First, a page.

Skip to main content

"Whatever You Did Not Do for the Least of These"

On yesterday's anniversary of Terri Shiavo's death, I read about a new study that offers promise for patients who diagnosed as being in a persistent vegetative state.  The New England Journal of Medicine reports that when testing brain-injured patients with a functional MRI, they found 4 of the 23 tested responded to commands and exhibited brain activity in the same areas as healthy control subjects.  One of the four patients was even able to correctly answer questions with his brain activity, even though he could produce no communication with his body. 

This study opens the door for medical professionals and family members to reevaluate how persistent vegetative state patients are diagnosed, treated and valued as human beings.  In 2004, Pope John Paul II argued that health care providers are morally bound to provide food and water to all people living in a persistent vegetative state, directly advocating for Terri Shiavo, who was on no life support other than nourishment.  The next year, the courts, her doctors and her husband succeeded, against the pleas of her family, in withholding all food and water from her until she died almost 2 weeks later.

In Matthew 25:31-46 Jesus tells the disciples what to expect at the final judgment, how the Son of Man comes as King and the people of all the nations will be gathered before him and divided into two groups. To one group he will say "I was hungry but you would not feed me, thirsty but you would not give me a drink...   When those condemned answer, "When Lord, did we ever see you hungry or thirsty... and not help you?"  He will reply, "I tell you, whatever you did not do for the least of these, you did not do for me." Then they will go away to eternal punishment, but the righteous to eternal life."

How can anyone argue that patients unable to communicate with their body are not among the most vulnerable in our society?  Do we not have a Christian duty to protect and care for them?  The case of Terri Shiavo showed us how far our society has turned from Jesus' message.

Through continued prayer, compassion and medical research we can reach out to those most vulnerable and provide for them as our faith and humanity commands us.

Popular posts from this blog

My Favorite Catholic Children's Bibles

How do you select a Catholic Children's Bible?  Which children's bible is best for my kids?  Those are questions I get asked all the time.  Searching in my house I discovered almost a dozen different Catholic Bibles for kids or youth on our shelves. When looking for a children's bible or book of bible stories for children, there are several things to take into consideration.  How old is the child?  Do you want something easy to read in story form or a bible with scripture text?  How big or heavy is the book? Is the children's bible a keepsake to commemorate a special event like a baptism, first communion or confirmation? And the answers to these questions might change as the child grows and develops or you have multiple children. With those questions in mind, I'll delve into the Catholic Children's Bibles and Bible Stories we like best of those in our home. My Big Book of Catholic Bible Stories My Big Book of Catholic Bible Stories Compiled by Hei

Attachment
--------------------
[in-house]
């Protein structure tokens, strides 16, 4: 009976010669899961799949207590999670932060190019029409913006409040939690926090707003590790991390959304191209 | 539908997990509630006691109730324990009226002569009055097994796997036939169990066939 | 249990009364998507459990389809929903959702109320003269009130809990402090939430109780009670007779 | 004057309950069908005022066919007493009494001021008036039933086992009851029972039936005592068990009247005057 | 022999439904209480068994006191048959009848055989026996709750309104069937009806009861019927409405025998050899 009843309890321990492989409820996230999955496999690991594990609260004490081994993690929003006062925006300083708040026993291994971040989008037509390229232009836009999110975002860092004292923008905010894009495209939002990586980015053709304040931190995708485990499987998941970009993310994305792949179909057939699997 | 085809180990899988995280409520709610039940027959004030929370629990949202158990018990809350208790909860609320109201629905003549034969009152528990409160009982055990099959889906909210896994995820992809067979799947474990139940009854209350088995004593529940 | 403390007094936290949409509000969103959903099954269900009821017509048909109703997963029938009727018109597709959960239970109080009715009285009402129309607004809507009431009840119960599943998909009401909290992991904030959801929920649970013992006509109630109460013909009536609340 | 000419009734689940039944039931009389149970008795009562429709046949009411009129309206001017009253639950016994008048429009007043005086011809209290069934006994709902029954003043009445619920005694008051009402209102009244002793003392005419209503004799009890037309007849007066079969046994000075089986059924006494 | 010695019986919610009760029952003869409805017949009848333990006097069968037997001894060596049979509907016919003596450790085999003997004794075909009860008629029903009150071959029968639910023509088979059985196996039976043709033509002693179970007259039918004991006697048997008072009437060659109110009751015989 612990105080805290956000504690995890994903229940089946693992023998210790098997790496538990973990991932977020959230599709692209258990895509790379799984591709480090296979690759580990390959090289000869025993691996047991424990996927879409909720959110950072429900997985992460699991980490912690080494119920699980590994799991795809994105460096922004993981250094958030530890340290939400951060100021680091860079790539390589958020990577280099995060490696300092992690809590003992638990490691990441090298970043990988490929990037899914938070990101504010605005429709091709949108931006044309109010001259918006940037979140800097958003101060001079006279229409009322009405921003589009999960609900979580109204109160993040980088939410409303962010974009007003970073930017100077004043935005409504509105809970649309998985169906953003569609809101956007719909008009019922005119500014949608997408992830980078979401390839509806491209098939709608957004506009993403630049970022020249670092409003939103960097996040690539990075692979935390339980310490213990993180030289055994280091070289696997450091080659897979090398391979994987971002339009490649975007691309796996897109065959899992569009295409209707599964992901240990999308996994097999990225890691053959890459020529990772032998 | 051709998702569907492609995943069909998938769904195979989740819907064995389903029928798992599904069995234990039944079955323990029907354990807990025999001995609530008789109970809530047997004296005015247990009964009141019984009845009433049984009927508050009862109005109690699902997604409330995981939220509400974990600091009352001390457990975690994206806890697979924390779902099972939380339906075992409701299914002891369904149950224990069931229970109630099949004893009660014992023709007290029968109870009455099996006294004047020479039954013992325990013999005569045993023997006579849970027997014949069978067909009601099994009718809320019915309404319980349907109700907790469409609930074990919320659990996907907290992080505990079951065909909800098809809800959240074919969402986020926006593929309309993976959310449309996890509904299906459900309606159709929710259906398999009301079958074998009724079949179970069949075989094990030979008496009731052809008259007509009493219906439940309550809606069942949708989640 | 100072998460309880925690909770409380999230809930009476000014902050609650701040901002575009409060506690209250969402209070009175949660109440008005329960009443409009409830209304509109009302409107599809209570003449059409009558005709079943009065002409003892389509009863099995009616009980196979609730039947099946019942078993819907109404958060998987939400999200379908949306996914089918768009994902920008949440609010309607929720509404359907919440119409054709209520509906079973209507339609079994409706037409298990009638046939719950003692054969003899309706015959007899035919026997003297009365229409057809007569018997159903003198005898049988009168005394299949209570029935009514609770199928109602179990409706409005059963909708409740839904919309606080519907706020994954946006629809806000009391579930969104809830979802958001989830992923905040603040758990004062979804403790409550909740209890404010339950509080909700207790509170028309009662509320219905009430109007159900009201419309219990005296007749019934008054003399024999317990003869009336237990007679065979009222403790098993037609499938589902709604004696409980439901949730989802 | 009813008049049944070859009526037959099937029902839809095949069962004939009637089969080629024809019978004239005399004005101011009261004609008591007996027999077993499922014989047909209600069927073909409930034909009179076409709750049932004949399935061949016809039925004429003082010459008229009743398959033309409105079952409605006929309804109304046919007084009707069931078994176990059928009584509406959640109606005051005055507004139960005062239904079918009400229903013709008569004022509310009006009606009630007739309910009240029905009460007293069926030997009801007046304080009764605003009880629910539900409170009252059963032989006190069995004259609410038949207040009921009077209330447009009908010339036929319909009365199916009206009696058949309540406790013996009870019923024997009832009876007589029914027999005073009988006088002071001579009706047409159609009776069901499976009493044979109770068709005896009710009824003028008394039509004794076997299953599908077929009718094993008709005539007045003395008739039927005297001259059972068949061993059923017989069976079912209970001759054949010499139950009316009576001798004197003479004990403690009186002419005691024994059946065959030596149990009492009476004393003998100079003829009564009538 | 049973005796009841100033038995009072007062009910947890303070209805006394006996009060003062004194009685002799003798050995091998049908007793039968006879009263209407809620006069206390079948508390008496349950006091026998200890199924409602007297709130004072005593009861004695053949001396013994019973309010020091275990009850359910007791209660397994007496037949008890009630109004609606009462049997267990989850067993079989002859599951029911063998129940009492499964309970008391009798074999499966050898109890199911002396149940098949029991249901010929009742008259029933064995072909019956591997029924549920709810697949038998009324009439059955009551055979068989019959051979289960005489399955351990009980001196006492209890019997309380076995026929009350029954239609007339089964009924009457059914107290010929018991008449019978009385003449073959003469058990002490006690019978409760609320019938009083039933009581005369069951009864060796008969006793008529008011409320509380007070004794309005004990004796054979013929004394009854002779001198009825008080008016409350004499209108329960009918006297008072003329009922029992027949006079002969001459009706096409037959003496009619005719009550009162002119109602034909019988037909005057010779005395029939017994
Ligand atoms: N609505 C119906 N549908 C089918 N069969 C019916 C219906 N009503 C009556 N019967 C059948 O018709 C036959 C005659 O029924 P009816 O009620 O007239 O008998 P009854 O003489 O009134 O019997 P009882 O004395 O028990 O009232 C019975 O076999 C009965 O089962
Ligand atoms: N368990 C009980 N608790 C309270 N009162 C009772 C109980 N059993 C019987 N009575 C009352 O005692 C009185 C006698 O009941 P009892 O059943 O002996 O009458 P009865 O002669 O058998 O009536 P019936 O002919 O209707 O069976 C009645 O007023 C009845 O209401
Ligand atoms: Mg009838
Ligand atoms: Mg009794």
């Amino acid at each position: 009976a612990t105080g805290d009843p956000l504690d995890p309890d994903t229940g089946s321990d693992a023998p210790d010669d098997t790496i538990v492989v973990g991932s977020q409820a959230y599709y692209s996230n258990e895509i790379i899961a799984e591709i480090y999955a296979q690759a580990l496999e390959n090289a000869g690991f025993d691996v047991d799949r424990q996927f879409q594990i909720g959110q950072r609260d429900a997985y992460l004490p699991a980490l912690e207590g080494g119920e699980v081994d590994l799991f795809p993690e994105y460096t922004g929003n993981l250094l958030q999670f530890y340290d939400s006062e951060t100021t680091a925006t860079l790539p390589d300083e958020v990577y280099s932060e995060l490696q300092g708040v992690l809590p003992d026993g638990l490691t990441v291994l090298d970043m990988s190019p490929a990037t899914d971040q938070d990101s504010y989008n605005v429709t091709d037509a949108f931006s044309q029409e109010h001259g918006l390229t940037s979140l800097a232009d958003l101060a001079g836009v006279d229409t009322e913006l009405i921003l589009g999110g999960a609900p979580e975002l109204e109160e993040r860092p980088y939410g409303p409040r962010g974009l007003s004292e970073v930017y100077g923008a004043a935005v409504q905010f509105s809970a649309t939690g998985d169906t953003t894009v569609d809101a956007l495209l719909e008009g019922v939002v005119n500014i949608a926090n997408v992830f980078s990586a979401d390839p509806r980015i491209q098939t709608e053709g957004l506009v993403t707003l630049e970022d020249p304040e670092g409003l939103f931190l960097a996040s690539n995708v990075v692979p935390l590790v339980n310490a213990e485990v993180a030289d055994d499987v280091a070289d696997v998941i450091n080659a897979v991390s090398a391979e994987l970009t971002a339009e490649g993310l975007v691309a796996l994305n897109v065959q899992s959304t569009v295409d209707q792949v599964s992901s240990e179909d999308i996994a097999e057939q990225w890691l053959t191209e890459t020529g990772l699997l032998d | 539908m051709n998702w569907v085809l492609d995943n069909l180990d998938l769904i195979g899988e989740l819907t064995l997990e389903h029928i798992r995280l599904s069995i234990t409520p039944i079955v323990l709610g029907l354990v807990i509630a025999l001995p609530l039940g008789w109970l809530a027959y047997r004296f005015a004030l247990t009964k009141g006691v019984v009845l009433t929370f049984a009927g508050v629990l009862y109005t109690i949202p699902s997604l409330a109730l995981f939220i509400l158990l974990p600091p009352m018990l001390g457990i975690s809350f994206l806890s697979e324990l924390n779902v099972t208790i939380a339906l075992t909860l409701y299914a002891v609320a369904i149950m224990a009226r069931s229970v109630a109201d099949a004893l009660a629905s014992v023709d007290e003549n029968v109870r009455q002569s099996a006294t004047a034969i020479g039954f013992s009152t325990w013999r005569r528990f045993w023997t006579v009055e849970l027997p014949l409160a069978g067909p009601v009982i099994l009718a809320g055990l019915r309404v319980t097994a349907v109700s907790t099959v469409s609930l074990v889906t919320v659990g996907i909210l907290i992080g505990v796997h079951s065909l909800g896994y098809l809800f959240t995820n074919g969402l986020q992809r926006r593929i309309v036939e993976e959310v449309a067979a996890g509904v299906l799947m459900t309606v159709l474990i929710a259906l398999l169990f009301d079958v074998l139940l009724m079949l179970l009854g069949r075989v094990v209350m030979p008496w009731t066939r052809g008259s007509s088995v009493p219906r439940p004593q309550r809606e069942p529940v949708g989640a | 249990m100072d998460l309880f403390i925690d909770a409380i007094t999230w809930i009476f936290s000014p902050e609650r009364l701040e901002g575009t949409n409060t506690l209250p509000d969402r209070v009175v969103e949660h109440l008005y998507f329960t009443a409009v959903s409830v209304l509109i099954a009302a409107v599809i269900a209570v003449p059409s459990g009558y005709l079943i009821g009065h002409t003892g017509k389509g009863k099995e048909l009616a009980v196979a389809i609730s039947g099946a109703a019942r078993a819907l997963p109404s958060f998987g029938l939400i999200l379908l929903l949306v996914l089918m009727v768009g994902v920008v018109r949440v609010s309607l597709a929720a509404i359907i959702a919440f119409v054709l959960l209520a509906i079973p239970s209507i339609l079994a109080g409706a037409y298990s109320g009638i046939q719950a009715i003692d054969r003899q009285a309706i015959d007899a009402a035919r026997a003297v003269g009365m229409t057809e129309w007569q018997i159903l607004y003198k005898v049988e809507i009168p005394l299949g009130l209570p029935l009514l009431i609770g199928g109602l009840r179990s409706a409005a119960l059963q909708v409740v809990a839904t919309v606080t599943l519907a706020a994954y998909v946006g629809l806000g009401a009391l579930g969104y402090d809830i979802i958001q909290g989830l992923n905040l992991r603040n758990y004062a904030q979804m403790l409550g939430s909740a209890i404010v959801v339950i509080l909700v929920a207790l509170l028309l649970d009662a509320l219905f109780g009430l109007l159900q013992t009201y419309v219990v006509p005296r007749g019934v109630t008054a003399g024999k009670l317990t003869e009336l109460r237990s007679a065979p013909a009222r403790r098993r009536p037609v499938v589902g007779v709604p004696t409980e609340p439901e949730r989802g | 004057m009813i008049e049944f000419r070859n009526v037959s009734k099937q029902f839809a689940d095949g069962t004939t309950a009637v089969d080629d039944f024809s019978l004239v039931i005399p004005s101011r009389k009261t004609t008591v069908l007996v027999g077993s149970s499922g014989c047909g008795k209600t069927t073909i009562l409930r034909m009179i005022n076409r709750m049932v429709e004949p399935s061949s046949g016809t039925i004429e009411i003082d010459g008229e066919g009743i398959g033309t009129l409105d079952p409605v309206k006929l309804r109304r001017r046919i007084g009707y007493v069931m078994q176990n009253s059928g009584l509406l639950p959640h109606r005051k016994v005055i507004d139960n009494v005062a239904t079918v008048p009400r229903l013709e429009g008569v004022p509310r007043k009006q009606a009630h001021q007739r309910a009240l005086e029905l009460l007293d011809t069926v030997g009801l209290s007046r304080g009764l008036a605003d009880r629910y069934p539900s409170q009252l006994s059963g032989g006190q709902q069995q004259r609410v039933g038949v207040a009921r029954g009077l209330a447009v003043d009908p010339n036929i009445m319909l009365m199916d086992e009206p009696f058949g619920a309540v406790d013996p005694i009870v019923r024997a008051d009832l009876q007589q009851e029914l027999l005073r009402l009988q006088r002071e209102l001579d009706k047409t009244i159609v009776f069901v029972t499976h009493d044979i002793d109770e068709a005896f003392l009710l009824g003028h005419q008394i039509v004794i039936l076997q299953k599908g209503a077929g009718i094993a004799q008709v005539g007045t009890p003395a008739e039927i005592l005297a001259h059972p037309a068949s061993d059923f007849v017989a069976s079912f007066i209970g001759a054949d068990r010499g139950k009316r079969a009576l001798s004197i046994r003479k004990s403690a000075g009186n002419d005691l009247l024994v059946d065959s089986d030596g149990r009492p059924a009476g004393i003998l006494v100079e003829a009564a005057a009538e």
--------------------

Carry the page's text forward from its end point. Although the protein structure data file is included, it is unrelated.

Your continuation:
Prayer to End the School Year

Another school year is coming to an end.  And what a year the 2017-2018 school year was..... The events of the last 9 months have made me not only thankful to see it end but needing to get on my knees to Thank God for many things.  This school year began with Hurricane Harvey hitting our area and ended with the devastating school shooting at nearby Santa Fe High School. In the middle of the crisis around us there were so many beautiful things, events and people that touched and changed our community and family for the better.  Let's just start with the teachers and administrators who have interacted with my kids this year...  A special social studies teacher that made a fast friend out of my geography obsessed daughter, an ELA teacher who slowly won my oldest daughter over with her love of the written word, a soccer trainer who pushed my son harder than he thought he could handle, and then helped him recognize how that hard work paid off.  What about a school nurse who repeated

12 Quotes from St. Teresa of Calcutta

St. Teresa of Calcutta made a deep impression on me as a young girl as I watched her on tv and in news. Who doesn't remember the iconic picture of Mother Teresa with Princess Diana splashed across all magazines, newspapers and news shows?  To me, Saints were people who lived a long time ago, but here she was, a saint in the making.  Mother Teresa was a role model of how to become a Saint in our modern world, by giving her life to God through her dedication to the poor. On her feast day, I want to share with you a few of my favorite quotes from St. Teresa of Calcutta.   Her words are seemingly simple and straightforward but packed with meaning.  My selection comes out of a new favorite book I picked up called, Mother Teresa: Her Essential Wisdom by Carol Kelly-Gangi.  This little book contains hundreds of quotes from St. Teresa of Calcutta centered around specific themes as well as a summary of her biography and quotes about her from others.  "God does not demand that